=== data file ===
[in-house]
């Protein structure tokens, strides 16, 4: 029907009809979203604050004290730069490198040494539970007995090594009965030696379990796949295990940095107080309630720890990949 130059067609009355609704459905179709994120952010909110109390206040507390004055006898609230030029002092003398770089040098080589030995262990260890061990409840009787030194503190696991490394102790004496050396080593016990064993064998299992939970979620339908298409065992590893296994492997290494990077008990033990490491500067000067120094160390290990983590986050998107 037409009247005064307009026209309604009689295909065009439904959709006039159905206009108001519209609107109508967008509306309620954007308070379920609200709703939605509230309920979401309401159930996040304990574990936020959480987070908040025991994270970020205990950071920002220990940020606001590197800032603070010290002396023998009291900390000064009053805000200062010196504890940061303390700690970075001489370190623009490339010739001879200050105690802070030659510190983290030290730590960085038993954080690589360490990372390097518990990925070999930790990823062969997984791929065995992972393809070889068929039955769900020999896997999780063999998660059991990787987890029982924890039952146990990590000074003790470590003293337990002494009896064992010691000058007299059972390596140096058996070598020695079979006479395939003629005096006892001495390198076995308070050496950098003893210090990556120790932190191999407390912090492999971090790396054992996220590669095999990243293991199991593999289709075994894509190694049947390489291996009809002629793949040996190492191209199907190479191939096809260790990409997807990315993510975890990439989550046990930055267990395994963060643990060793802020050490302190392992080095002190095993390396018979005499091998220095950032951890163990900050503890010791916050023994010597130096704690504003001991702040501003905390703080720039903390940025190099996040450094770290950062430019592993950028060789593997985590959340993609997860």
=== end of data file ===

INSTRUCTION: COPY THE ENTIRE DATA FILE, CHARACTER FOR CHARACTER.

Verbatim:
[in-house]
């Protein structure tokens, strides 16, 4: 029907009809979203604050004290730069490198040494539970007995090594009965030696379990796949295990940095107080309630720890990949 130059067609009355609704459905179709994120952010909110109390206040507390004055006898609230030029002092003398770089040098080589030995262990260890061990409840009787030194503190696991490394102790004496050396080593016990064993064998299992939970979620339908298409065992590893296994492997290494990077008990033990490491500067000067120094160390290990983590986050998107 037409009247005064307009026209309604009689295909065009439904959709006039159905206009108001519209609107109508967008509306309620954007308070379920609200709703939605509230309920979401309401159930996040304990574990936020959480987070908040025991994270970020205990950071920002220990940020606001590197800032603070010290002396023998009291900390000064009053805000200062010196504890940061303390700690970075001489370190623009490339010739001879200050105690802070030659510190983290030290730590960085038993954080690589360490990372390097518990990925070999930790990823062969997984791929065995992972393809070889068929039955769900020999896997999780063999998660059991990787987890029982924890039952146990990590000074003790470590003293337990002494009896064992010691000058007299059972390596140096058996070598020695079979006479395939003629005096006892001495390198076995308070050496950098003893210090990556120790932190191999407390912090492999971090790396054992996220590669095999990243293991199991593999289709075994894509190694049947390489291996009809002629793949040996190492191209199907190479191939096809260790990409997807990315993510975890990439989550046990930055267990395994963060643990060793802020050490302190392992080095002190095993390396018979005499091998220095950032951890163990900050503890010791916050023994010597130096704690504003001991702040501003905390703080720039903390940025190099996040450094770290950062430019592993950028060789593997985590959340993609997860």